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                                               The Angel of History

“There is a painting by Klee called Angelus Novus. It depicts an angel who looks like he's about to turn away from something he's fixed his gaze on. His eyes are wide, his mouth is open, his wings are ruffled. Thus, it must be the appearance that the angel of history must have. He has his face turned to the past.

Where a sequence of events is presented to us, he sees only one catastrophe, which never ceases to pile ruins upon ruins and hurl them at his feet. The angel would certainly like to procrastinate, awaken the dead, and bring together what is broken.

But a storm blows from the side of heaven that gets caught in his wings, a storm so strong that the angel can no longer close them again. She pushes him irresistibly towards the future, to which his back is turned, while the pile of ruins in front of him reaches to the sky. This storm is what we call progress."

At the core of Benjamin's thought is his opposition to historiography's belief in human progress as the product of the disenchantment of the world through rationality.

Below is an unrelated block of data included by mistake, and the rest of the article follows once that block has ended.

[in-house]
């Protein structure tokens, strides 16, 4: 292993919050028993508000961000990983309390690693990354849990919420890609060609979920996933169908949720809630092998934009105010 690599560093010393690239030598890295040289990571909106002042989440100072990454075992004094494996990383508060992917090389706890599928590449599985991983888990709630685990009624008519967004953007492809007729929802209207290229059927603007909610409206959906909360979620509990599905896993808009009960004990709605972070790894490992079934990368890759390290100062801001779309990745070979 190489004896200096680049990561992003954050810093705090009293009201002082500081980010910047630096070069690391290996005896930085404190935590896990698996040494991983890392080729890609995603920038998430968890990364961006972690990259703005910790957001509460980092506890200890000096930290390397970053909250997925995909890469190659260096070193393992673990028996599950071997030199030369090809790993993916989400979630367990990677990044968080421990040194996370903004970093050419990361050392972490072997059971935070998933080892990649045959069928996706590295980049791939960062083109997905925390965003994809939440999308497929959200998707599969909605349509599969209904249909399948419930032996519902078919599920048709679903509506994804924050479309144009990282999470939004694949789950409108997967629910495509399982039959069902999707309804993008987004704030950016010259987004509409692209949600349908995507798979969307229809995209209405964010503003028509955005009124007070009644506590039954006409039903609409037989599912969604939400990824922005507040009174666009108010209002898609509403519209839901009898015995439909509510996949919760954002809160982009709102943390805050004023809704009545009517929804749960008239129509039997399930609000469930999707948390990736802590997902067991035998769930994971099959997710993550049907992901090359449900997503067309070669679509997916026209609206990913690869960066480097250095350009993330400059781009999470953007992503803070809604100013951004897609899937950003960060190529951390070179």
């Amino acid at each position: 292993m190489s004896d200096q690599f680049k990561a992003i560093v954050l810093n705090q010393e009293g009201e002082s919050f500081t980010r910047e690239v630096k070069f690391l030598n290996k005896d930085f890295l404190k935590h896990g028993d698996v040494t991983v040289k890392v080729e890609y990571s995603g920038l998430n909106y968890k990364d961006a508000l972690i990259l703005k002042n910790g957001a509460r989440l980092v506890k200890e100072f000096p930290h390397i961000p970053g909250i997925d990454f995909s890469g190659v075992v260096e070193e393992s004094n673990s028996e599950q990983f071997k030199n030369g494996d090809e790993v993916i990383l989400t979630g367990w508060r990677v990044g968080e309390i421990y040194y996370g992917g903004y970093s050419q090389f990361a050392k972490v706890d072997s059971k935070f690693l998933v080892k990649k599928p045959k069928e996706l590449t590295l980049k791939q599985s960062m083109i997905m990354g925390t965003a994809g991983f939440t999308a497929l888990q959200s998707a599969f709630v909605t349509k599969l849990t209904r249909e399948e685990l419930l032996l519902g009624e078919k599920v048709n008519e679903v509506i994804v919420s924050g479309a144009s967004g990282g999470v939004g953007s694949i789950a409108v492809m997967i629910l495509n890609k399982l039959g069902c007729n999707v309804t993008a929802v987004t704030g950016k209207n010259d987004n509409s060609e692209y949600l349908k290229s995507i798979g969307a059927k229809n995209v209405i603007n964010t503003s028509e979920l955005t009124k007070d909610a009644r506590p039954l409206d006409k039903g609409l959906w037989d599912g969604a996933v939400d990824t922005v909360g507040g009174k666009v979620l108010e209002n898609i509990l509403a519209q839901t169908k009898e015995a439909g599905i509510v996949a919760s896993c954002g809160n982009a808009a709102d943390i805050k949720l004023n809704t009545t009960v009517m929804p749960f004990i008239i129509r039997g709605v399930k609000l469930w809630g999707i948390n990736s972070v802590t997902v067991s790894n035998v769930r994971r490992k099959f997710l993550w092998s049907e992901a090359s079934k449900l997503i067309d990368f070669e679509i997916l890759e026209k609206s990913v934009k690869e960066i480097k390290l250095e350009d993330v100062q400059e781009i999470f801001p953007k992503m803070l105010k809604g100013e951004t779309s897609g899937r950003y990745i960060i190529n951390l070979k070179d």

He conceives of modernity as a form of re-enchantment of the world that through a market-driven search for the ever-new creates an illusion of progress through ever-renewing forms of commodities and technology.

But behind this false image of progress lies the violence and destruction that often accompanies the conquests of the powerful and official history.

Today's system of usurious globalization and rapacious development, which destroys the social fabric and the natural environment, is a train with broken brakes, speeding towards destruction.

In the historical perspective of liberation, Benjamin represents the Angel as wanting to intervene on behalf of the people but not having the power to do so. The question today, at the beginning of the 21st century, is: do we have the strength for it?

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